To be a successful nurse, excellent communication skills are required. Nurses act as the hub of communication, relaying and interpreting information between physicians, caregivers, family members and patients.
The ability to establish effective communication in nursing is imperative to providing the best care and patient outcomes possible. The ability to communicate and connect with patients and health care professionals can help build relationships, prevent mistakes and provide a higher level of care.
The most successful nurses are well aware of the growing impact that effective communication has on patients, fellow nurses, and their other coworkers. Increases in nursing communication can lessen medical errors and make a difference in positive patient outcomes. Communication can mean the difference between life and death.
According to a 2013 study published in the Journal of Patient Safety, as many as 440,000 people die each year from preventable medical errors, representing the third leading cause of death in the U.S. Of deaths due to medical errors, The Joint Commission estimates that 80 percent involve miscommunication. Communication was one of the top three leading causes of sentinel events, a patient safety event unrelated to the patient’s illness or condition that results in death, permanent harm or another negative outcome.
Benefits for Patients
Nurses have a multitude of responsibilities when it comes to patient care. Arguably, communication tops the list. Having good communication with patients helps them in three main ways:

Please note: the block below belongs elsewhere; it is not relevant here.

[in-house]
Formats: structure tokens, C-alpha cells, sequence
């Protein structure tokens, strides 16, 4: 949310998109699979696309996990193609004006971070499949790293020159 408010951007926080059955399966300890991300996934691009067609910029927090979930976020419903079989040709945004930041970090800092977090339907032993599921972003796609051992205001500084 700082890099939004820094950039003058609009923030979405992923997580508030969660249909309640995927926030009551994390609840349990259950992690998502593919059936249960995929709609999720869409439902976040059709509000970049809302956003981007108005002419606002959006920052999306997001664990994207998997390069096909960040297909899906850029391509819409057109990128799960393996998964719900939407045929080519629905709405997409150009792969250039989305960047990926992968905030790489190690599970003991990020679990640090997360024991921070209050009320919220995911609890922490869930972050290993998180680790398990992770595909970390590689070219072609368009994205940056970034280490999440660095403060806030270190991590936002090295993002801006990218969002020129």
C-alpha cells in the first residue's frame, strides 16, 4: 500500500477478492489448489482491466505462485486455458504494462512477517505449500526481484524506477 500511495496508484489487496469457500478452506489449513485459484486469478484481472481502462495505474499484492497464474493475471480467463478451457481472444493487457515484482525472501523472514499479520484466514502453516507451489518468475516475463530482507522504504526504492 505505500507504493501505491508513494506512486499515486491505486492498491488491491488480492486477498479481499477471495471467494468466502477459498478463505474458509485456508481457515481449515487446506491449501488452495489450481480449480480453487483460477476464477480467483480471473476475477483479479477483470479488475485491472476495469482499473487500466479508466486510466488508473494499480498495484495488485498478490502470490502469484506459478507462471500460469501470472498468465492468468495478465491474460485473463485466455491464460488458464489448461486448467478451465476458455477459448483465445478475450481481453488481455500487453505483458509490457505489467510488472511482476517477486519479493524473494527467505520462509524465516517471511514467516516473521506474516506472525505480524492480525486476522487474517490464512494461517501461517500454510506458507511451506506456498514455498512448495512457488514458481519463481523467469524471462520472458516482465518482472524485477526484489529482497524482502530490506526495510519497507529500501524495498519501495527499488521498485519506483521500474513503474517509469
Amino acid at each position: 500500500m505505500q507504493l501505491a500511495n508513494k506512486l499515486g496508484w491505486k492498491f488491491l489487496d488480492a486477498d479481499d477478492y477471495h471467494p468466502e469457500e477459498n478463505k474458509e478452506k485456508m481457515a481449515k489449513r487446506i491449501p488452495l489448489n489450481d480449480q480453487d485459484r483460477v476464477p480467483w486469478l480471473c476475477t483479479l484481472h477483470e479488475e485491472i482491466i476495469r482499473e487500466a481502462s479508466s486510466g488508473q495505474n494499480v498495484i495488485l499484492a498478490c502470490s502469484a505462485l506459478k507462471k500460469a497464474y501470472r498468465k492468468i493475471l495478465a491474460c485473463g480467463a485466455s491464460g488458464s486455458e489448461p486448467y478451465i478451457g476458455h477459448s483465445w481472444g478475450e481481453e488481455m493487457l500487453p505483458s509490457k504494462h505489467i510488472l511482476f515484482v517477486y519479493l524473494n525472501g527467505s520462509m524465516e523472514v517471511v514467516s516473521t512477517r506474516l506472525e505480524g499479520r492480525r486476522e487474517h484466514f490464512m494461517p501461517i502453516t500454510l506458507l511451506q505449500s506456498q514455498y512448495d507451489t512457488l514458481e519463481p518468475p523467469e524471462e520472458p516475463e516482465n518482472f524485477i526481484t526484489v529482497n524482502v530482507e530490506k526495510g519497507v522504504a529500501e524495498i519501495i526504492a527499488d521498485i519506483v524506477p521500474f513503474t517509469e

1. Good communication helps patients feel at ease.
It’s common for people who need health care services to feel anxious about their health, about what tests and treatment they might have to undergo and about what the future holds for them. Having good communication with health care workers will reduce their anxiety and build their confidence.
2. Good communication helps patients to feel in control.
It’s easy for people to feel that they give up all control of their lives once they enter the health system. Losing control can make people feel helpless and hopeless, which isn’t good for boosting their chances of recovery from illness. Good communication can help people to see that they still have a say and are still in charge of their own lives.
3. Good communication makes patients feel valued.
The most precious thing we can give to another person is our time. When we show we’re prepared to lay aside all the other things we need to do to spend time with someone, to listen to them, get to know them and understand how they are feeling, we’re showing that we really value that person. Being able to communicate well helps us achieve this with patients.
Developing communication skills starts in the classroom, where students can study techniques in more depth. Coursework covering professional interpersonal communication, including both verbal and written, is ideal for nursing students.
Athena Career Academy offers nursing quality training, including how to successfully communicate with patients, doctors, medical staff, and each other. Contact us today to discuss how to get on your way to a rewarding career in nursing.